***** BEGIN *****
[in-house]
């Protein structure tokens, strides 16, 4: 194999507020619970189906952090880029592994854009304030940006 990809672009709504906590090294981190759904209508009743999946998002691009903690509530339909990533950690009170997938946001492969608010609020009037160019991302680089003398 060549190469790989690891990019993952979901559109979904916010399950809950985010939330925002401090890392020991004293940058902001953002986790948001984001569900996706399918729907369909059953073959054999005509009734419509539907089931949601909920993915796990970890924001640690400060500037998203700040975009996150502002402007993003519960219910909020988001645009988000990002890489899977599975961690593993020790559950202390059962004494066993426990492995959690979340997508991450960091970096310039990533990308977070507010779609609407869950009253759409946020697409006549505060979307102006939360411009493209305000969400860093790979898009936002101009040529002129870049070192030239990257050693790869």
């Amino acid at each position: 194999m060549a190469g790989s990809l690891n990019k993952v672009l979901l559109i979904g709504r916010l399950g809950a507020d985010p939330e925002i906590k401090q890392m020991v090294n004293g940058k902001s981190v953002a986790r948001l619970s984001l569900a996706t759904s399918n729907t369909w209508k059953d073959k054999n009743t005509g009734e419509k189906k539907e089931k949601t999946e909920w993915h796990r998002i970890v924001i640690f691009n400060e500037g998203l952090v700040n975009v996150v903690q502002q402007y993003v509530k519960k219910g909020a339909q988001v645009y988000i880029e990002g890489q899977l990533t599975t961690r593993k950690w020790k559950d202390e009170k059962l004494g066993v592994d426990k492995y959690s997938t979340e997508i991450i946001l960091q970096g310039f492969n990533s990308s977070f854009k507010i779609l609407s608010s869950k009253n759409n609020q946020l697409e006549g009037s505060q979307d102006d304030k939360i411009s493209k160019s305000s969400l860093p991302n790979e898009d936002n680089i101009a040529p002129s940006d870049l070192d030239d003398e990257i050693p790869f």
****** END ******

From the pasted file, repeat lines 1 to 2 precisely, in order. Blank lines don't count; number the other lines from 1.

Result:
[in-house]
């Protein structure tokens, strides 16, 4: 194999507020619970189906952090880029592994854009304030940006 990809672009709504906590090294981190759904209508009743999946998002691009903690509530339909990533950690009170997938946001492969608010609020009037160019991302680089003398 060549190469790989690891990019993952979901559109979904916010399950809950985010939330925002401090890392020991004293940058902001953002986790948001984001569900996706399918729907369909059953073959054999005509009734419509539907089931949601909920993915796990970890924001640690400060500037998203700040975009996150502002402007993003519960219910909020988001645009988000990002890489899977599975961690593993020790559950202390059962004494066993426990492995959690979340997508991450960091970096310039990533990308977070507010779609609407869950009253759409946020697409006549505060979307102006939360411009493209305000969400860093790979898009936002101009040529002129870049070192030239990257050693790869």